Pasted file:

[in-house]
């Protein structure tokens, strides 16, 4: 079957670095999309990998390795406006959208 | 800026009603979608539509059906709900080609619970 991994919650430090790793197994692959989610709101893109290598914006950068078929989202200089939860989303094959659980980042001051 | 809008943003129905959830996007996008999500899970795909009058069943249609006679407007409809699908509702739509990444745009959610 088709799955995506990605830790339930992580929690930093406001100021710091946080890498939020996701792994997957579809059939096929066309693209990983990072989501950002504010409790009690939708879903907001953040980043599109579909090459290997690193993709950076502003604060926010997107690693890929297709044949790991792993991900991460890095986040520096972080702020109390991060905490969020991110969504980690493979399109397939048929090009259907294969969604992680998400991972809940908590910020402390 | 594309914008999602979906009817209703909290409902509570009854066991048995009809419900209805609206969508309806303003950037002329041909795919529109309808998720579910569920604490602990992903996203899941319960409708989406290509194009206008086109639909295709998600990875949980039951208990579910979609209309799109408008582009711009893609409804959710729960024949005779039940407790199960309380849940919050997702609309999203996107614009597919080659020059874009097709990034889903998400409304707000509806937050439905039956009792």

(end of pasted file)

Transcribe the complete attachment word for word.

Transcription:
[in-house]
């Protein structure tokens, strides 16, 4: 079957670095999309990998390795406006959208 | 800026009603979608539509059906709900080609619970 991994919650430090790793197994692959989610709101893109290598914006950068078929989202200089939860989303094959659980980042001051 | 809008943003129905959830996007996008999500899970795909009058069943249609006679407007409809699908509702739509990444745009959610 088709799955995506990605830790339930992580929690930093406001100021710091946080890498939020996701792994997957579809059939096929066309693209990983990072989501950002504010409790009690939708879903907001953040980043599109579909090459290997690193993709950076502003604060926010997107690693890929297709044949790991792993991900991460890095986040520096972080702020109390991060905490969020991110969504980690493979399109397939048929090009259907294969969604992680998400991972809940908590910020402390 | 594309914008999602979906009817209703909290409902509570009854066991048995009809419900209805609206969508309806303003950037002329041909795919529109309808998720579910569920604490602990992903996203899941319960409708989406290509194009206008086109639909295709998600990875949980039951208990579910979609209309799109408008582009711009893609409804959710729960024949005779039940407790199960309380849940919050997702609309999203996107614009597919080659020059874009097709990034889903998400409304707000509806937050439905039956009792």